Thanks to the growing prevalence of the gig economy, more and more Americans are exploring the world of freelance work. Over 50% of working Americans will enter the gig economy over the next five years, and most Americans are open to the idea of becoming freelancers. If you own a small business, using freelancers can provide useful tax advantages. Find out more below.

Tax benefits of using freelancers
When you hire an independent contractor instead of an employee, you save money in many ways. For one thing, you don’t have to provide them with health care or disability insurance coverage. You also don’t have to spend money on any office or business supplies. They are responsible for when, where, and how they work—and for their own materials.
On top of that, freelancers are in charge of managing their own taxes and expenses for the IRS. When you pay a normal employee, you have to take out their state and federal taxes. With an independent contractor, you don’t have to worry about these deductions. You also don’t have to pay FICA taxes, or Medicare and Social Security.
To set up a freelance working arrangement, simply provide them with an independent contractor agreement and a 1099 form. Such workers are not salaried but usually paid on an hourly or project-by-project basis. After agreeing on terms of payment, they will invoice you for their goods or services rendered, and you simply pay the amount without additional payroll calculations.

Classification of freelance employees
While hiring independent contractors over employees clearly has advantages, there are strict rules governing the distinction between these two types of workers. If you mistakenly classify an individual as a freelancer when they are in fact working on what would be considered an employed basis, you risk getting fined by the taxman. The IRS has conducted investigations into employers in the past to ensure they aren’t abusing independent contractors.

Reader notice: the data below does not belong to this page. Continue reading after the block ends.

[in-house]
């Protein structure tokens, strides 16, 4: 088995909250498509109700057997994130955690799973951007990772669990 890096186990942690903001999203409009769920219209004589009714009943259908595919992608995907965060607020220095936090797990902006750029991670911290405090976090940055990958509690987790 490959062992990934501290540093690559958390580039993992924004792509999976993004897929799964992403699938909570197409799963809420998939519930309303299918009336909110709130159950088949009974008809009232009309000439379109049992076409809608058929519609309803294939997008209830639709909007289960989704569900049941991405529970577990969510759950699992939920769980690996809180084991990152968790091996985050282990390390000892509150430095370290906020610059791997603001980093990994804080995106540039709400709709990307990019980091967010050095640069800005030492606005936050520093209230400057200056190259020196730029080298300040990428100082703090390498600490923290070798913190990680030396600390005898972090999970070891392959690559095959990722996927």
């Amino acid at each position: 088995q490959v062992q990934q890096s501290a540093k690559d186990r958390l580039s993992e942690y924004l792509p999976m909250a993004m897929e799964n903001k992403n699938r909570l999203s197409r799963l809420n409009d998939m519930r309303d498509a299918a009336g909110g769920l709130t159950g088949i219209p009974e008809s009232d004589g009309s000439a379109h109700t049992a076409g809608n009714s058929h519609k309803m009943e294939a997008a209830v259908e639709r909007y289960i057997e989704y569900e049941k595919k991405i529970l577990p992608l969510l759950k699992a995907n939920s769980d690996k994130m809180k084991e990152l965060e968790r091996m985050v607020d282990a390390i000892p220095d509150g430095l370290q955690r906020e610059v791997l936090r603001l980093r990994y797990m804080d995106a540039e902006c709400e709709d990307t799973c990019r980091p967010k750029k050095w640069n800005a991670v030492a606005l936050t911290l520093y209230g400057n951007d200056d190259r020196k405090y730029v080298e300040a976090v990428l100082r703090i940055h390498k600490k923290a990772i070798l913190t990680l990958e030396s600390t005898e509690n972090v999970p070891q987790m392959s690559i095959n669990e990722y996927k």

To assure that the worker meets freelancer status, certain criteria must apply in terms of the behavioral and financial control you exert over them—and the agreed-upon working arrangement. In short, you can’t make any demands in terms of when, where, and how much the individual works. You also can’t make guarantees that the position will occur for an indefinite amount of time, or that will be classified as permanent employment.
To stay on the safe side in case of an IRS audit, there are certain behaviors to avoid when working with independent contractors. Set a duration of the job before hiring the freelancer to avoid any confusion. While you can set deadlines, try not to control when they do their work. Finally, understand that since freelancers aren’t permanent employees, they are free to pursue other work while working for you.

Finding freelancers for your business
With these tips in mind, you can take advantage of the tax benefits freelancers offer without worry. There has never been a better time to dive into this market. Thanks to the uptick in the gig economy, it’s easier than ever to find qualified workers. You can find skilled freelancers quickly online in just about any field, from administrative assistants and web developers to graphic designers and marketing specialists.
With freelancers making up 35% of the U.S. workforce, according to Forbes, you have a great wealth of eager workers at your fingertips. Follow these guidelines to hiring freelancers as a small business owner, and you will find your HR and payroll processes significantly simplified. This gives you more time to focus on delivering your core business goods or services—and can help guarantee greater success overall.

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